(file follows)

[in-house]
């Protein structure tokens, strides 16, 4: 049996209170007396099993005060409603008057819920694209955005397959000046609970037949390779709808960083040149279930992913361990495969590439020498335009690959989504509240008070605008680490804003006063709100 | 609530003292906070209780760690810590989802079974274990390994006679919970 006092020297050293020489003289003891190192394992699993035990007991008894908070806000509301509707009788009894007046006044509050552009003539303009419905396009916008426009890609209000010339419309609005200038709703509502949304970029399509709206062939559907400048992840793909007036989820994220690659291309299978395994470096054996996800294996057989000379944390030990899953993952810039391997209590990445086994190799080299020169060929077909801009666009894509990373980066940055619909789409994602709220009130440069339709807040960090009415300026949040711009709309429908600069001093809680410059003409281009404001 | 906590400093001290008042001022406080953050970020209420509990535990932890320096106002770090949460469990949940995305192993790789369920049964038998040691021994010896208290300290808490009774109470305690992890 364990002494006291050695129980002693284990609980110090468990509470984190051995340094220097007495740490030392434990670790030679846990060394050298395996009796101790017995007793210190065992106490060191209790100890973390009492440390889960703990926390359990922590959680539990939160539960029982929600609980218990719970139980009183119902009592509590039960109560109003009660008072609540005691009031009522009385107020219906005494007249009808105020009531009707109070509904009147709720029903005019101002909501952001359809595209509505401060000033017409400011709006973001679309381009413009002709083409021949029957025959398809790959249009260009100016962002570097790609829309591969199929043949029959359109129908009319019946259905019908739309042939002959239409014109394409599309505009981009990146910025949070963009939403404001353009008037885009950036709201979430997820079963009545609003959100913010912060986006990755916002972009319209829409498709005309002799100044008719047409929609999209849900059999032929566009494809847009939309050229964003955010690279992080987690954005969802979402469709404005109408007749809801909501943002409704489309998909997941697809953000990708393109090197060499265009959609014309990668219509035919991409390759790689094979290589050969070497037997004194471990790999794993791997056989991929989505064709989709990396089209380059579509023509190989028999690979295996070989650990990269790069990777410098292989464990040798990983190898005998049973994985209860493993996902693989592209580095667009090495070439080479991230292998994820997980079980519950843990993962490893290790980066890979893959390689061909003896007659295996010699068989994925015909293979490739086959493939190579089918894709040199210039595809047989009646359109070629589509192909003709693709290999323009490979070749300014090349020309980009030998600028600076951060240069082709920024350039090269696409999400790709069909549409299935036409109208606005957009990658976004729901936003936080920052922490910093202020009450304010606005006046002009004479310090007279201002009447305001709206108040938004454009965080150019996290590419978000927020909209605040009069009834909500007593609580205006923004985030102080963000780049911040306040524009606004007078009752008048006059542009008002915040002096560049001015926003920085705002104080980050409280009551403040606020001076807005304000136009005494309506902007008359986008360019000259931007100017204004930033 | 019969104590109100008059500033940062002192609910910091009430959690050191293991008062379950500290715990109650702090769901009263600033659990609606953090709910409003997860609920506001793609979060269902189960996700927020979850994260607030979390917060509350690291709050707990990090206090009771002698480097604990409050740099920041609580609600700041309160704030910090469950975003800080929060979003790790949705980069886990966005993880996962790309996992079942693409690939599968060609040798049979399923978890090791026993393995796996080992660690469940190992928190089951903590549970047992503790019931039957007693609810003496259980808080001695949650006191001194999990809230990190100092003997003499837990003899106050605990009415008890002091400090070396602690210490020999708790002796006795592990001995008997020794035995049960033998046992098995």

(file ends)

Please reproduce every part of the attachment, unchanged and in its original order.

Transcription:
[in-house]
């Protein structure tokens, strides 16, 4: 049996209170007396099993005060409603008057819920694209955005397959000046609970037949390779709808960083040149279930992913361990495969590439020498335009690959989504509240008070605008680490804003006063709100 | 609530003292906070209780760690810590989802079974274990390994006679919970 006092020297050293020489003289003891190192394992699993035990007991008894908070806000509301509707009788009894007046006044509050552009003539303009419905396009916008426009890609209000010339419309609005200038709703509502949304970029399509709206062939559907400048992840793909007036989820994220690659291309299978395994470096054996996800294996057989000379944390030990899953993952810039391997209590990445086994190799080299020169060929077909801009666009894509990373980066940055619909789409994602709220009130440069339709807040960090009415300026949040711009709309429908600069001093809680410059003409281009404001 | 906590400093001290008042001022406080953050970020209420509990535990932890320096106002770090949460469990949940995305192993790789369920049964038998040691021994010896208290300290808490009774109470305690992890 364990002494006291050695129980002693284990609980110090468990509470984190051995340094220097007495740490030392434990670790030679846990060394050298395996009796101790017995007793210190065992106490060191209790100890973390009492440390889960703990926390359990922590959680539990939160539960029982929600609980218990719970139980009183119902009592509590039960109560109003009660008072609540005691009031009522009385107020219906005494007249009808105020009531009707109070509904009147709720029903005019101002909501952001359809595209509505401060000033017409400011709006973001679309381009413009002709083409021949029957025959398809790959249009260009100016962002570097790609829309591969199929043949029959359109129908009319019946259905019908739309042939002959239409014109394409599309505009981009990146910025949070963009939403404001353009008037885009950036709201979430997820079963009545609003959100913010912060986006990755916002972009319209829409498709005309002799100044008719047409929609999209849900059999032929566009494809847009939309050229964003955010690279992080987690954005969802979402469709404005109408007749809801909501943002409704489309998909997941697809953000990708393109090197060499265009959609014309990668219509035919991409390759790689094979290589050969070497037997004194471990790999794993791997056989991929989505064709989709990396089209380059579509023509190989028999690979295996070989650990990269790069990777410098292989464990040798990983190898005998049973994985209860493993996902693989592209580095667009090495070439080479991230292998994820997980079980519950843990993962490893290790980066890979893959390689061909003896007659295996010699068989994925015909293979490739086959493939190579089918894709040199210039595809047989009646359109070629589509192909003709693709290999323009490979070749300014090349020309980009030998600028600076951060240069082709920024350039090269696409999400790709069909549409299935036409109208606005957009990658976004729901936003936080920052922490910093202020009450304010606005006046002009004479310090007279201002009447305001709206108040938004454009965080150019996290590419978000927020909209605040009069009834909500007593609580205006923004985030102080963000780049911040306040524009606004007078009752008048006059542009008002915040002096560049001015926003920085705002104080980050409280009551403040606020001076807005304000136009005494309506902007008359986008360019000259931007100017204004930033 | 019969104590109100008059500033940062002192609910910091009430959690050191293991008062379950500290715990109650702090769901009263600033659990609606953090709910409003997860609920506001793609979060269902189960996700927020979850994260607030979390917060509350690291709050707990990090206090009771002698480097604990409050740099920041609580609600700041309160704030910090469950975003800080929060979003790790949705980069886990966005993880996962790309996992079942693409690939599968060609040798049979399923978890090791026993393995796996080992660690469940190992928190089951903590549970047992503790019931039957007693609810003496259980808080001695949650006191001194999990809230990190100092003997003499837990003899106050605990009415008890002091400090070396602690210490020999708790002796006795592990001995008997020794035995049960033998046992098995």